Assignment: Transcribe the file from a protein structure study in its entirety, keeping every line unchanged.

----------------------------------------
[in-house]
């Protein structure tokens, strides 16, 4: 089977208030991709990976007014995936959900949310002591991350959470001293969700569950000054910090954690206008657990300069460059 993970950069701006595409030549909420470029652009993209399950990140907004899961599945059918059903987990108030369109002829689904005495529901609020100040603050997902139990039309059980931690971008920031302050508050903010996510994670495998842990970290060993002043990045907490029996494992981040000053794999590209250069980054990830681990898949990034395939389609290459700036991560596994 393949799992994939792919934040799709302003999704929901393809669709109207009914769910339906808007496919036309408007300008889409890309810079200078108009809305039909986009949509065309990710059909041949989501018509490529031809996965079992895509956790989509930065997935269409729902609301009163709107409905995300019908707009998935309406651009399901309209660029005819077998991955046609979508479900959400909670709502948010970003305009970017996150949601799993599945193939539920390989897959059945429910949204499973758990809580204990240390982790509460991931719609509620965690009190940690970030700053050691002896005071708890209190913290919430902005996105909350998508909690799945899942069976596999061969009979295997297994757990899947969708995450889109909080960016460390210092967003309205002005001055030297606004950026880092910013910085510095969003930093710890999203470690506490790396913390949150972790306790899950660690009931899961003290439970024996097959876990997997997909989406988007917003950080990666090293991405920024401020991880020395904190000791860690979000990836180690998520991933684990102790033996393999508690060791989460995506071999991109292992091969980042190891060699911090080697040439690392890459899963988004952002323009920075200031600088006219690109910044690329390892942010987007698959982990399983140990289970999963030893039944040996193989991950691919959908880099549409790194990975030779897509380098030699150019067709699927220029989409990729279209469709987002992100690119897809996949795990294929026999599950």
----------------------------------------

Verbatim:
[in-house]
């Protein structure tokens, strides 16, 4: 089977208030991709990976007014995936959900949310002591991350959470001293969700569950000054910090954690206008657990300069460059 993970950069701006595409030549909420470029652009993209399950990140907004899961599945059918059903987990108030369109002829689904005495529901609020100040603050997902139990039309059980931690971008920031302050508050903010996510994670495998842990970290060993002043990045907490029996494992981040000053794999590209250069980054990830681990898949990034395939389609290459700036991560596994 393949799992994939792919934040799709302003999704929901393809669709109207009914769910339906808007496919036309408007300008889409890309810079200078108009809305039909986009949509065309990710059909041949989501018509490529031809996965079992895509956790989509930065997935269409729902609301009163709107409905995300019908707009998935309406651009399901309209660029005819077998991955046609979508479900959400909670709502948010970003305009970017996150949601799993599945193939539920390989897959059945429910949204499973758990809580204990240390982790509460991931719609509620965690009190940690970030700053050691002896005071708890209190913290919430902005996105909350998508909690799945899942069976596999061969009979295997297994757990899947969708995450889109909080960016460390210092967003309205002005001055030297606004950026880092910013910085510095969003930093710890999203470690506490790396913390949150972790306790899950660690009931899961003290439970024996097959876990997997997909989406988007917003950080990666090293991405920024401020991880020395904190000791860690979000990836180690998520991933684990102790033996393999508690060791989460995506071999991109292992091969980042190891060699911090080697040439690392890459899963988004952002323009920075200031600088006219690109910044690329390892942010987007698959982990399983140990289970999963030893039944040996193989991950691919959908880099549409790194990975030779897509380098030699150019067709699927220029989409990729279209469709987002992100690119897809996949795990294929026999599950």